Communication

There’s a clear generational divide over whether it’s appropriate to use emojis in work communication.

Create a practical FAQ list

January 27, 2021 Categorized in: Writing/Editing

Lists of Frequently Asked Questions help employees and customers master almost any information or procedure. These tips will help you create a useful list.

Words, Words, Words: February ’21

January 27, 2021 Categorized in: SpeakingWriting/Editing

Write it right, say it right, spell it right.
In my job I often have to write some unpleasant correspondence to people and firms that have let us down or not given us what they promised. Do you have any tips for writing a complaint letter so it gets acted on, without resorting to becoming a bully?

Words, Words, Words: January ’21

December 23, 2020 Categorized in: SpeakingWriting/Editing

Write it right, say it right, spell it right.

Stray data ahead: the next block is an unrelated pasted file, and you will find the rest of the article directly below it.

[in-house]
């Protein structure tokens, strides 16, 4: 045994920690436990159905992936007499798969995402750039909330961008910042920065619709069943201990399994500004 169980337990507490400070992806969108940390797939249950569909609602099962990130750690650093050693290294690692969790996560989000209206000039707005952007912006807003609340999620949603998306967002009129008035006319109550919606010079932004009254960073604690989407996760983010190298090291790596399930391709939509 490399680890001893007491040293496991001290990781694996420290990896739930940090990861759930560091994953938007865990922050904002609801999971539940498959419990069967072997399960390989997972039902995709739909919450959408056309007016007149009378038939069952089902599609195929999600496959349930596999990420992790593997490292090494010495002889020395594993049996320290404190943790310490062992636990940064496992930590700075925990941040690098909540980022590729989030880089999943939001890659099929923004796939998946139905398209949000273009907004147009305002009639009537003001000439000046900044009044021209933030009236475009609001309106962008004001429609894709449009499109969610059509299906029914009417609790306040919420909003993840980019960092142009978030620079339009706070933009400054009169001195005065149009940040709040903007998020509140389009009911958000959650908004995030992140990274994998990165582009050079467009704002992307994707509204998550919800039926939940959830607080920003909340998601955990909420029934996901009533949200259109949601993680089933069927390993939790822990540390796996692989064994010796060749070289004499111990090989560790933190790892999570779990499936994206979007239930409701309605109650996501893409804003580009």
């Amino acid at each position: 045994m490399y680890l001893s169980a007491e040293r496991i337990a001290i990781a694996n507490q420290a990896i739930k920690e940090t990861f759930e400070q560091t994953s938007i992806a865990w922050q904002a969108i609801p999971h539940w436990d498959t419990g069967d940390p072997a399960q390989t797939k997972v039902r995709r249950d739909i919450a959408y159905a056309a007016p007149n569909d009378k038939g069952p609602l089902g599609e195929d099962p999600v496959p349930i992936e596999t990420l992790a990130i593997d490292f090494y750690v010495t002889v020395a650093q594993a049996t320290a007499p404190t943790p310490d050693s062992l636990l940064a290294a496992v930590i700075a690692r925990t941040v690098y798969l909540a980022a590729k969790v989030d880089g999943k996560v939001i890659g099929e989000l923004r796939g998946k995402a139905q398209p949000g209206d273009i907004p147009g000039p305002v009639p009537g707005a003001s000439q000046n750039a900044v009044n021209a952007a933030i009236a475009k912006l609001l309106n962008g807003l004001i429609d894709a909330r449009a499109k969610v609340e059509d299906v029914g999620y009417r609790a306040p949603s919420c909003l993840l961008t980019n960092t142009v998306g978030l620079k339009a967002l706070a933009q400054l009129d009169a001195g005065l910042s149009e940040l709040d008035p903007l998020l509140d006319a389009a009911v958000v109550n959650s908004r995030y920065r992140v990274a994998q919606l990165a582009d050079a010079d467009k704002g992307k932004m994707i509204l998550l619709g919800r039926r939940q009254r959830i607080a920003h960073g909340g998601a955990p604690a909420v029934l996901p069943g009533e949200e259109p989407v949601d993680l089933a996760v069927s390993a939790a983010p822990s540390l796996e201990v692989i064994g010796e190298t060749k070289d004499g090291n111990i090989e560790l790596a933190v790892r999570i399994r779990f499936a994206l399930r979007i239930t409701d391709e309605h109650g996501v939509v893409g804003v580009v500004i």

Craft better emails

November 25, 2020 Categorized in: Writing/Editing

Like any communication tool, email takes some skills and practice in order to be effective. Pay attention to these areas.

Words, Words, Words: December ’20

November 25, 2020 Categorized in: SpeakingWriting/Editing

Write it right, say it right, spell it right.
Question: Our company is doing a lot more staff surveys these days. Any tips on how to do them well?

Don’t be a bobblehead

October 29, 2020 Categorized in: Nonverbal Communication

Gestures are a powerful part of active listening. Like many powerful things, however, they have both good and bad effects.

Make sure your questions are questions

September 23, 2020 Categorized in: Speaking

Watch your body language, and keep your ears open for the nuances of tone that create statements in disguise.

Good reasons to pause before answering

September 23, 2020 Categorized in: Speaking

Whether giving a speech, addressing a meeting, or just talking one-on- one with an employee, take a pause before answering tough questions. Here’s why.
Question: “I’ve been asked to write a thank-you note to one of our clients who put the company through hell recently. How do we grit our teeth and write a pleasant paragraph that won’t seem disingenuous?”
Question: “I haven’t shared my mental illness diagnosis with my co-workers or my boss. But there are things my co-workers do that can trigger great, almost suffocating anxiety in me. Do you know of a good way I can let them know of the effect they’re having without making my mental health an open book?”